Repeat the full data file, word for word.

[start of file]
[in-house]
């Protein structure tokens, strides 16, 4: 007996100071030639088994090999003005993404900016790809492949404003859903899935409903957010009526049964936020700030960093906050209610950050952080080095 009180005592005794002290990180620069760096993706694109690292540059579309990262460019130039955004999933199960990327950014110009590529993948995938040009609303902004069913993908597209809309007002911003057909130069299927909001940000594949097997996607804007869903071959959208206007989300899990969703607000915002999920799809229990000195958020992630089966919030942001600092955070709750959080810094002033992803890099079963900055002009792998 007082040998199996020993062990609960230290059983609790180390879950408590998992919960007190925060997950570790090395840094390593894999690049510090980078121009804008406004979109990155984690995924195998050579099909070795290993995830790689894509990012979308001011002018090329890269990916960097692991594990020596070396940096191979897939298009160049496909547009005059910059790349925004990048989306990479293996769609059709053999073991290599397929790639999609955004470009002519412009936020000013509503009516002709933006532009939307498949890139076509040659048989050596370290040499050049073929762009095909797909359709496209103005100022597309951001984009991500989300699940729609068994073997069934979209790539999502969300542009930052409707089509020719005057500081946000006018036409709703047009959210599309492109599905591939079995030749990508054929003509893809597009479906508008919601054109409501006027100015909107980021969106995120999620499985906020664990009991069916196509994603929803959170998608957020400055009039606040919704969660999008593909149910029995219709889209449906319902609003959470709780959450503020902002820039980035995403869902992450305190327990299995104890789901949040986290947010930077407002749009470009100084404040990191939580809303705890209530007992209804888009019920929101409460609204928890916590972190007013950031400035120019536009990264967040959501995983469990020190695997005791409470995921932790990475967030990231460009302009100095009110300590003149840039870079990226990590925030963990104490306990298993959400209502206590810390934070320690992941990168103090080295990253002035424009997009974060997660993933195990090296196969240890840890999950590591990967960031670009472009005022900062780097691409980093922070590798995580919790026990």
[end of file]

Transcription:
[in-house]
């Protein structure tokens, strides 16, 4: 007996100071030639088994090999003005993404900016790809492949404003859903899935409903957010009526049964936020700030960093906050209610950050952080080095 009180005592005794002290990180620069760096993706694109690292540059579309990262460019130039955004999933199960990327950014110009590529993948995938040009609303902004069913993908597209809309007002911003057909130069299927909001940000594949097997996607804007869903071959959208206007989300899990969703607000915002999920799809229990000195958020992630089966919030942001600092955070709750959080810094002033992803890099079963900055002009792998 007082040998199996020993062990609960230290059983609790180390879950408590998992919960007190925060997950570790090395840094390593894999690049510090980078121009804008406004979109990155984690995924195998050579099909070795290993995830790689894509990012979308001011002018090329890269990916960097692991594990020596070396940096191979897939298009160049496909547009005059910059790349925004990048989306990479293996769609059709053999073991290599397929790639999609955004470009002519412009936020000013509503009516002709933006532009939307498949890139076509040659048989050596370290040499050049073929762009095909797909359709496209103005100022597309951001984009991500989300699940729609068994073997069934979209790539999502969300542009930052409707089509020719005057500081946000006018036409709703047009959210599309492109599905591939079995030749990508054929003509893809597009479906508008919601054109409501006027100015909107980021969106995120999620499985906020664990009991069916196509994603929803959170998608957020400055009039606040919704969660999008593909149910029995219709889209449906319902609003959470709780959450503020902002820039980035995403869902992450305190327990299995104890789901949040986290947010930077407002749009470009100084404040990191939580809303705890209530007992209804888009019920929101409460609204928890916590972190007013950031400035120019536009990264967040959501995983469990020190695997005791409470995921932790990475967030990231460009302009100095009110300590003149840039870079990226990590925030963990104490306990298993959400209502206590810390934070320690992941990168103090080295990253002035424009997009974060997660993933195990090296196969240890840890999950590591990967960031670009472009005022900062780097691409980093922070590798995580919790026990």